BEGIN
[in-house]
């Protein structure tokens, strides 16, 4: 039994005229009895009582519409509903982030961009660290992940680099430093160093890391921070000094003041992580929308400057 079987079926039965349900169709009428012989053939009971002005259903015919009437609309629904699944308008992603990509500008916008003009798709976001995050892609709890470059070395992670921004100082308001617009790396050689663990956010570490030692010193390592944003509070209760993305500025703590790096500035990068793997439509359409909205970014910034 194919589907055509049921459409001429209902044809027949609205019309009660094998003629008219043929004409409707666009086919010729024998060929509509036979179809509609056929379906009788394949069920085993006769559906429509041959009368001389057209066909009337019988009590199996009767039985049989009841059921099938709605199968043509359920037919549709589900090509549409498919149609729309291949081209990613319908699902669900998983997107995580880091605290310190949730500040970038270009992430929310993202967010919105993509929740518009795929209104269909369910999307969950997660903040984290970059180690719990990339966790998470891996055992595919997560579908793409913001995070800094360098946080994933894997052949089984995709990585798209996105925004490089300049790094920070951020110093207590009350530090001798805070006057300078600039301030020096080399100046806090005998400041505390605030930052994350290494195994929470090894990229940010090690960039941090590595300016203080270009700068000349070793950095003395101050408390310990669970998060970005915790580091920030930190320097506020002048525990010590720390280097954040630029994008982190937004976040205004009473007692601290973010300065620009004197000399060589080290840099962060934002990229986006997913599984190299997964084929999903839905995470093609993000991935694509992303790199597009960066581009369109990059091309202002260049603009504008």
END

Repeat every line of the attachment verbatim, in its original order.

[in-house]
């Protein structure tokens, strides 16, 4: 039994005229009895009582519409509903982030961009660290992940680099430093160093890391921070000094003041992580929308400057 079987079926039965349900169709009428012989053939009971002005259903015919009437609309629904699944308008992603990509500008916008003009798709976001995050892609709890470059070395992670921004100082308001617009790396050689663990956010570490030692010193390592944003509070209760993305500025703590790096500035990068793997439509359409909205970014910034 194919589907055509049921459409001429209902044809027949609205019309009660094998003629008219043929004409409707666009086919010729024998060929509509036979179809509609056929379906009788394949069920085993006769559906429509041959009368001389057209066909009337019988009590199996009767039985049989009841059921099938709605199968043509359920037919549709589900090509549409498919149609729309291949081209990613319908699902669900998983997107995580880091605290310190949730500040970038270009992430929310993202967010919105993509929740518009795929209104269909369910999307969950997660903040984290970059180690719990990339966790998470891996055992595919997560579908793409913001995070800094360098946080994933894997052949089984995709990585798209996105925004490089300049790094920070951020110093207590009350530090001798805070006057300078600039301030020096080399100046806090005998400041505390605030930052994350290494195994929470090894990229940010090690960039941090590595300016203080270009700068000349070793950095003395101050408390310990669970998060970005915790580091920030930190320097506020002048525990010590720390280097954040630029994008982190937004976040205004009473007692601290973010300065620009004197000399060589080290840099962060934002990229986006997913599984190299997964084929999903839905995470093609993000991935694509992303790199597009960066581009369109990059091309202002260049603009504008």